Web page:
A rich, heavy or fatty meal will trigger a bigger gallbladder contraction. That’s because your small intestine detects the fat content in your meal and tells your gallbladder how much bile it will need to help break it down. Your gallbladder responds by squeezing the needed bile out into your bile ducts.

What are the important warning signs of gallstones?

Biliary colic is the only warning sign of gallstones that you’ll get. It happens when a gallstone causes a temporary blockage, then manages to move out of the way and let bile flow through again. Even though the pain eventually goes away, it’s important to recognize these episodes as the warning that they are.

Once a gallstone has caused a blockage in your biliary tract, it’s likely to keep happening. The same one may be hanging around the same tight spot and continuing to grow. Or you may have more gallstones waiting in the wings. One day, a gallstone might get stuck and stay stuck. This would be an emergency.

What are the possible complications of having gallstones?

If a gallstone blocks the flow of bile through your biliary system, it can affect any or all of the organs in that system. Bile that can’t flow backs up into your bile ducts and organs, causing acute inflammation and encouraging bacterial infections. When severe, these conditions can become life-threatening.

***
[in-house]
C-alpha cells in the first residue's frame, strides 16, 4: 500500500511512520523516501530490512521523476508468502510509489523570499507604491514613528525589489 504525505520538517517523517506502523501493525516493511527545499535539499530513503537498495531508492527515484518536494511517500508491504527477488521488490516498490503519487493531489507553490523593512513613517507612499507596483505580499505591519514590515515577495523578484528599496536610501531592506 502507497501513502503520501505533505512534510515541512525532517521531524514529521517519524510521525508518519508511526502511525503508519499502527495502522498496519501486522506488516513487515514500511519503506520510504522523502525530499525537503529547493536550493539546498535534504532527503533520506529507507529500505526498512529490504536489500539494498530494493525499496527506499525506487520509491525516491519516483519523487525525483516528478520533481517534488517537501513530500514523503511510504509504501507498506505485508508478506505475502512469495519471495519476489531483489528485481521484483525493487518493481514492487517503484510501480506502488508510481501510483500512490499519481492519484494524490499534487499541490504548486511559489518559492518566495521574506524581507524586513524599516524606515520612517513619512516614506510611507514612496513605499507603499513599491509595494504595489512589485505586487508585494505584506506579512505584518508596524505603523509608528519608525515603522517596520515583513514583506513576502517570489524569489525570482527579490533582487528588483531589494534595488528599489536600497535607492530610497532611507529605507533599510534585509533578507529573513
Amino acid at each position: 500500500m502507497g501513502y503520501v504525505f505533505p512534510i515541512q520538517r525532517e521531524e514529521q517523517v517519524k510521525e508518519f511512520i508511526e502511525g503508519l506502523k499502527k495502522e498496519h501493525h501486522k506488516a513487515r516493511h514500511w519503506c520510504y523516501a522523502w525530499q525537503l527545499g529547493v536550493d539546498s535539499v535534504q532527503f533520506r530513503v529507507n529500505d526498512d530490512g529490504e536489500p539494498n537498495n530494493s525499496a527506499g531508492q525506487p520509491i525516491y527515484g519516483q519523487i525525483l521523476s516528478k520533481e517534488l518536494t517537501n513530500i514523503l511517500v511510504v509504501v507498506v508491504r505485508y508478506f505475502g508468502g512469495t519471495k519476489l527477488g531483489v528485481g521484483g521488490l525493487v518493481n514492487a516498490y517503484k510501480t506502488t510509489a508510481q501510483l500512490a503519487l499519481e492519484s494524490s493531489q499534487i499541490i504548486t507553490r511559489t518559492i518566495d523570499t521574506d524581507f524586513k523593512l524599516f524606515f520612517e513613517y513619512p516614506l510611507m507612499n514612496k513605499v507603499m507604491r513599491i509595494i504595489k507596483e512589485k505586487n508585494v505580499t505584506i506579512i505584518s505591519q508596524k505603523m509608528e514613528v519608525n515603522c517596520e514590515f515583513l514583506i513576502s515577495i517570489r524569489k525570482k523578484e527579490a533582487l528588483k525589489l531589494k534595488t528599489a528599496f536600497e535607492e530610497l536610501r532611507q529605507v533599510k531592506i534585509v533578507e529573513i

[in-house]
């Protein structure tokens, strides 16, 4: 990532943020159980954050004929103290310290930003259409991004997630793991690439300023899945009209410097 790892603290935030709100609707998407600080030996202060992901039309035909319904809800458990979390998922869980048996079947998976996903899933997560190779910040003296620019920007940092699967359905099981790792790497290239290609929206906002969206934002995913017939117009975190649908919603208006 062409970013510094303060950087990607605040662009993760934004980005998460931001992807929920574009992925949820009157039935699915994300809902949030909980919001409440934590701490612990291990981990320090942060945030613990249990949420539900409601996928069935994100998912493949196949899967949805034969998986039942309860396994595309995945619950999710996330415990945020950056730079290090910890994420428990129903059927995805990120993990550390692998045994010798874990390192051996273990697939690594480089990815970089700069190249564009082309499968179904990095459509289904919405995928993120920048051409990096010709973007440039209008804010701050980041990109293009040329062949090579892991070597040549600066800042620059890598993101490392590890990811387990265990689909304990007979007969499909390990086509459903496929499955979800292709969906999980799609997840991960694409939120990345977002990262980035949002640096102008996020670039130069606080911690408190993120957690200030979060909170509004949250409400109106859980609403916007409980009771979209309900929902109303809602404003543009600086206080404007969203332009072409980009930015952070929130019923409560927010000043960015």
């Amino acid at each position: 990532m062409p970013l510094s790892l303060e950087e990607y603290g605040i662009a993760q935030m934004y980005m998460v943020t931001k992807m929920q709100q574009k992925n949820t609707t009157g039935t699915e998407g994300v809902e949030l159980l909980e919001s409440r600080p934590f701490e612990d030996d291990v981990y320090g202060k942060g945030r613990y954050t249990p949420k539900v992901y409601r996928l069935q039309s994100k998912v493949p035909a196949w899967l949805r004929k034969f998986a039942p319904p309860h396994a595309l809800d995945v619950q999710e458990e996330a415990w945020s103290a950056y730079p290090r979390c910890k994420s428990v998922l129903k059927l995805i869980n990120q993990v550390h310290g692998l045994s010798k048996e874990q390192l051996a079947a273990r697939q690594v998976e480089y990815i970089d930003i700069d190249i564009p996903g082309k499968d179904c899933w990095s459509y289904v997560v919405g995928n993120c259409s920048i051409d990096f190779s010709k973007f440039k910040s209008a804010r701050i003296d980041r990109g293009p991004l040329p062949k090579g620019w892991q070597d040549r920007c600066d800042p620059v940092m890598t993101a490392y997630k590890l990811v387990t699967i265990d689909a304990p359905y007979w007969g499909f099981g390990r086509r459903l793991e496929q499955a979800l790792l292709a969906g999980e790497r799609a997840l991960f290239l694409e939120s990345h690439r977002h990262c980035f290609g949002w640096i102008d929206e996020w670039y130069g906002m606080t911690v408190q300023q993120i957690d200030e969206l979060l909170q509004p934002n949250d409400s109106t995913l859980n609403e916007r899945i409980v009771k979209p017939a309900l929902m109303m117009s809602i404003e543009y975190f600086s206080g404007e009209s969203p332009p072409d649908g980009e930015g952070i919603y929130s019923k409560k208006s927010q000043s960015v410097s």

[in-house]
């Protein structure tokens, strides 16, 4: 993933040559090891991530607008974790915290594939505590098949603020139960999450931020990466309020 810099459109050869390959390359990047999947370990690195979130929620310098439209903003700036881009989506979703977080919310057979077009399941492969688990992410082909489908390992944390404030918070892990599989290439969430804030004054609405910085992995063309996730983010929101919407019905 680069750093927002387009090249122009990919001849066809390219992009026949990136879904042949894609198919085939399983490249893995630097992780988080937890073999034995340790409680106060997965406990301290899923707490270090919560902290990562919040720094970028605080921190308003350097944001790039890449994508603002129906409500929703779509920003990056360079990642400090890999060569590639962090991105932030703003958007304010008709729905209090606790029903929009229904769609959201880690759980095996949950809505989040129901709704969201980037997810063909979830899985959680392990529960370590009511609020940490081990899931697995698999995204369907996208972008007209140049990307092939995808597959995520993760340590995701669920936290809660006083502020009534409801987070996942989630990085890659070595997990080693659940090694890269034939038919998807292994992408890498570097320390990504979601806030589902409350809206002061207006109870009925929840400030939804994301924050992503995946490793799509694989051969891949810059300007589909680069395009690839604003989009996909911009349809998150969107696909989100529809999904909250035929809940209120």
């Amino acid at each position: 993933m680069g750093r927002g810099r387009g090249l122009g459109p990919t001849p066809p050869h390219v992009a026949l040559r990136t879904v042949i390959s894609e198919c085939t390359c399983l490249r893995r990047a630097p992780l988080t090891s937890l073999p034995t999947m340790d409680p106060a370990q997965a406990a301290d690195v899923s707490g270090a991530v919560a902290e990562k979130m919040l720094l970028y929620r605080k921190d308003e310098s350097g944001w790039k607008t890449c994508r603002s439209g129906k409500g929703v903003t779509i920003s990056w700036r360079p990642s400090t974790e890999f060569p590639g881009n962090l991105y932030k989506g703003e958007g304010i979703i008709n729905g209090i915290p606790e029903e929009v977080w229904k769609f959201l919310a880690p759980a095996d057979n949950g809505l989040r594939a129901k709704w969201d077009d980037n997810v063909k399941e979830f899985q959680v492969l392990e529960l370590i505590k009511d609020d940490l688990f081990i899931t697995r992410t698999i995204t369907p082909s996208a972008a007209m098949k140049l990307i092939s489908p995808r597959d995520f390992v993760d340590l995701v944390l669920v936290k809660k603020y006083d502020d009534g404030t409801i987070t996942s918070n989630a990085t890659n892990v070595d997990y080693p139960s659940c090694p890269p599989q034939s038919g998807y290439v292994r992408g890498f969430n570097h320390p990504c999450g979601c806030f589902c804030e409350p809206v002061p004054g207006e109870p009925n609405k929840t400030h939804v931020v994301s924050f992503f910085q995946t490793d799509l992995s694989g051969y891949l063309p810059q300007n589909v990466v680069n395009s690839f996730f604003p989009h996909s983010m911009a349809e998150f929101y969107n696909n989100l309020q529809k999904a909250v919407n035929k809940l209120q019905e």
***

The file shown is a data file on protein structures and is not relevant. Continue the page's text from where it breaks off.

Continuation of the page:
Complications include:

Can gallstones make you tired and dizzy?

Dizziness and fatigue are symptoms of low blood pressure. These aren’t typical symptoms of gallstones. However, low blood pressure is a possible side effect of gallstone complications. Severe inflammation or infection in your biliary system could trigger a faster heart rate along with a drop in blood pressure.


What causes gallstones?

Gallstones form when there’s an excess of one of the main ingredients in bile. The excess ingredient turns to sediment at the bottom of your gallbladder or bile ducts, and the sediment gradually hardens into stones. Cholesterol stones are the most common type. Pigment (bilirubin) stones are the other.

A variety of factors may be involved in this process, including:

  • Excess cholesterol. Your liver extracts cholesterol from your blood to make bile. If there’s too much cholesterol in your blood, the proportions in your bile will be off. Bile needs a balance of lipids and acids to hold all the ingredients together. Any excess will fall by the wayside.